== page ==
Moonglow and Anjou Pears

Moonglow and Anjou Pears

The Moonglow and Anjou are excellent choices for the home orchard. Here are details on these two wondrful varietiets.

Moonglow Pear
This is sold as dwarf and standard trees. Recommended for home gardens and fruit farms, it is hardy in zones four through eight. This does well in all regions even in Florida. It is highly suitable for hot humid areas where fire blight is a problem. This fire blight resistant variety was released by USDA. It is a Comice seedling, and was released the same time as Magnus pear.

The strong growing trees are upright. Generally they bear large crops every year. However, they don’t appear to be as fruitful in New York. These begin bearing in about three years. They’re heavily spurred.

This tree needs cross pollination with another European pear. Recommended ones include Starking Delicious. Moonglow can be used to cross-pollinate other types of European pears.

These pears have yellow to green skin with some red blushing. Harvest when the skin is greenish-yellow. They’re medium to large in size.

These premium quality pears ripen the same time as Magness and about a week to two weeks after Bartlett. In the south this can begin ripening from early to mid-August. These need ripening carefully for the best quality. Store them in a cool place.

Recommended for fresh eating, cooking, and canning, these are excellent quality fruits. They’re almost as good as Bartletts for fresh eating and almost the same quality as Magness.

The flesh is off white to creamy or dull yellow. This has soft, juicy flesh with a mild, sweet, sub-acid flavor. They don’t get soft and mushy even when
fully ripe.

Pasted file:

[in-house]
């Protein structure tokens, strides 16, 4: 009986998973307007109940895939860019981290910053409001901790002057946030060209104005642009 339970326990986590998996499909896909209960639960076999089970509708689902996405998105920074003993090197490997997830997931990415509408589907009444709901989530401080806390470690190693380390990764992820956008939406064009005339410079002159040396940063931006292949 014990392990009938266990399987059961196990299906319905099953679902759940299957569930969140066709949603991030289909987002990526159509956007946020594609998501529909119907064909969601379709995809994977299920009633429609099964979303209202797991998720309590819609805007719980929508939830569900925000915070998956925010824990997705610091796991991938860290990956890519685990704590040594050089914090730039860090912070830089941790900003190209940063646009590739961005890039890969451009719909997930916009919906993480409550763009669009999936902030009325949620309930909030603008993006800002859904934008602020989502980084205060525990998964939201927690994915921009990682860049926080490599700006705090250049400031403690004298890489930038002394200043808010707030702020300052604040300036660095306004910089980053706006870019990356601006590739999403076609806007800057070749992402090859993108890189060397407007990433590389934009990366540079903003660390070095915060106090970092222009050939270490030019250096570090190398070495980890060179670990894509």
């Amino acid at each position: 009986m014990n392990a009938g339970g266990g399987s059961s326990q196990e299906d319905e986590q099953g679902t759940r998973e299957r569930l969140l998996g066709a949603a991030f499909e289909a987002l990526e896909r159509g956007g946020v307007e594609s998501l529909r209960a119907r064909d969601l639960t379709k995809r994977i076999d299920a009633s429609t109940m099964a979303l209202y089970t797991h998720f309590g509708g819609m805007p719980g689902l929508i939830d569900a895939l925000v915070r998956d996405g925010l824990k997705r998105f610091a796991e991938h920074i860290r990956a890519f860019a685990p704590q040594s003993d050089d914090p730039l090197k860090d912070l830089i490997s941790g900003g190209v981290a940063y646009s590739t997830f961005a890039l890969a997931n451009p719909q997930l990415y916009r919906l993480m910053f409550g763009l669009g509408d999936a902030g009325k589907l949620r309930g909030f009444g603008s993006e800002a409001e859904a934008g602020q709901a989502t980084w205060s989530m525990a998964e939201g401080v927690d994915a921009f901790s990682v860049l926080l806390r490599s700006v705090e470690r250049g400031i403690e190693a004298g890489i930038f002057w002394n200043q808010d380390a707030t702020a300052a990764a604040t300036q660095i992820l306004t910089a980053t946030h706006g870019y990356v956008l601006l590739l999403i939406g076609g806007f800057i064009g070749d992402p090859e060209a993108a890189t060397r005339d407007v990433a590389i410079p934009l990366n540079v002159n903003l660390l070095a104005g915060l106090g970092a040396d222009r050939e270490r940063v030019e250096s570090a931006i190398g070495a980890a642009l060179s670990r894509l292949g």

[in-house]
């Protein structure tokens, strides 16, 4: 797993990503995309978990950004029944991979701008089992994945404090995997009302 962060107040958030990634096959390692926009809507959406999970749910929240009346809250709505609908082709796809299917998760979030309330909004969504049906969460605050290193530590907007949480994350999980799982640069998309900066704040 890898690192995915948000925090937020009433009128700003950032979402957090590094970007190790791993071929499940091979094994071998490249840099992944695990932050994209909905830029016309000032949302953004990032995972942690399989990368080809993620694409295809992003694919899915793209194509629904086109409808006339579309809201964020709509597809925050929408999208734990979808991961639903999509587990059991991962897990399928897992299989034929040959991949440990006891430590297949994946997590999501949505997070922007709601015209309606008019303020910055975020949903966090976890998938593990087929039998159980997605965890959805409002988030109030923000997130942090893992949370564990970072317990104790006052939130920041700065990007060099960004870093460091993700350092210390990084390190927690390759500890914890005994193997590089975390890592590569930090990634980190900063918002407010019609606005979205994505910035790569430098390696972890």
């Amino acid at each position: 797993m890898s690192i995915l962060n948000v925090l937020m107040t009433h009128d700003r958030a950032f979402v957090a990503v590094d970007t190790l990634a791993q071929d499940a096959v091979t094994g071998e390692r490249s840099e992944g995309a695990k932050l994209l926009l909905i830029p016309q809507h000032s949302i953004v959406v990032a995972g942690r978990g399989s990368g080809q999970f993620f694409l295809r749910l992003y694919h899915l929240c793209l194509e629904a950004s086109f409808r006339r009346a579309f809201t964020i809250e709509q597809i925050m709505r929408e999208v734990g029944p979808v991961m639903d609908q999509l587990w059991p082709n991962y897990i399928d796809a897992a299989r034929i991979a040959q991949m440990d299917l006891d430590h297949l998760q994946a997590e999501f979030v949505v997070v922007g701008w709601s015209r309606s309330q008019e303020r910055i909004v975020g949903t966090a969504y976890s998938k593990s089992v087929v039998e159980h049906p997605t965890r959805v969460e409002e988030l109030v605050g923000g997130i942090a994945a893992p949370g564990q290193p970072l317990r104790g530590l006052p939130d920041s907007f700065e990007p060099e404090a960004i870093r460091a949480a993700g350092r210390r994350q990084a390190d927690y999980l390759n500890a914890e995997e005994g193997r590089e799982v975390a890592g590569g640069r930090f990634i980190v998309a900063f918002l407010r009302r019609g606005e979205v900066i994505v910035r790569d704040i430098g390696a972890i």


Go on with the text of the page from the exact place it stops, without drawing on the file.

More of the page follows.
Anjou Pear

Also called Beurre d’ Anjou, this is sold as dwarf, semi-dwarf, and standard trees. A very popular commercial variety, it is suited to zones five through eight. This prefers a mild climate. Popular in the Northwest, this is recommended for the West and North. It doesn’t do as well in areas with hot summers.

The origins of this pear date to 1819 in Louvain, Belgium. It was bred by Jean Baptiste van Mons. It was listed in an 1823 catalog as Nec Plus Meuris. Introduced to the U.S. around 1842 by Colonel Wilder of Boston, it was featured in U.P. Hedrick’s book, The Pears of New York, published in 1921.

This pear is more resistant to fire blight than Bartlett. It needs cross pollination with another European pear. Bosc is one of the recommended pollen sources. The large, upright, strong growing tree has a spreading growth habit. Though it sometimes takes several years to begin bearing crops, it will often start at a young age. This can bear irregularly rather than consistently large crops every year.

This pear ripens mid-season to fairly late, and is generally considered a winter pear by many. The ripening time does depend upon the location. In New York it is ready to pick in October and early November. In some locations it is ready in mid-September.

These taste better if they’re stored for awhile before ripening. They’re medium to large fruits and aren’t symmetrical. The shape can range from oval to elongated, globe-like, or conical with a short, thick neck. The smooth skin ripens to yellowish-green, pale green, or cream. It can have a little russeting and a red blush. This has a short straight stem.

Recommended by A.J. Downing, author of Downing’s Fruits and Fruit Trees of America, published in 1849, these fruits store very well for up to seven months if they’re still firm when picked. These are one of the best winter pears.

These premium quality fruits are great for eating fresh, and are suitable for dessert and canning. They’re perfect for fruit crisp and fruit salads. The creamy white to yellow, tender, smooth flesh is fine textured, melting, and buttery. This has a very rich, spicy, sub-acid, sweet flavor. These pears are quite juicy and aromatic. They can sometimes be a little grainy.

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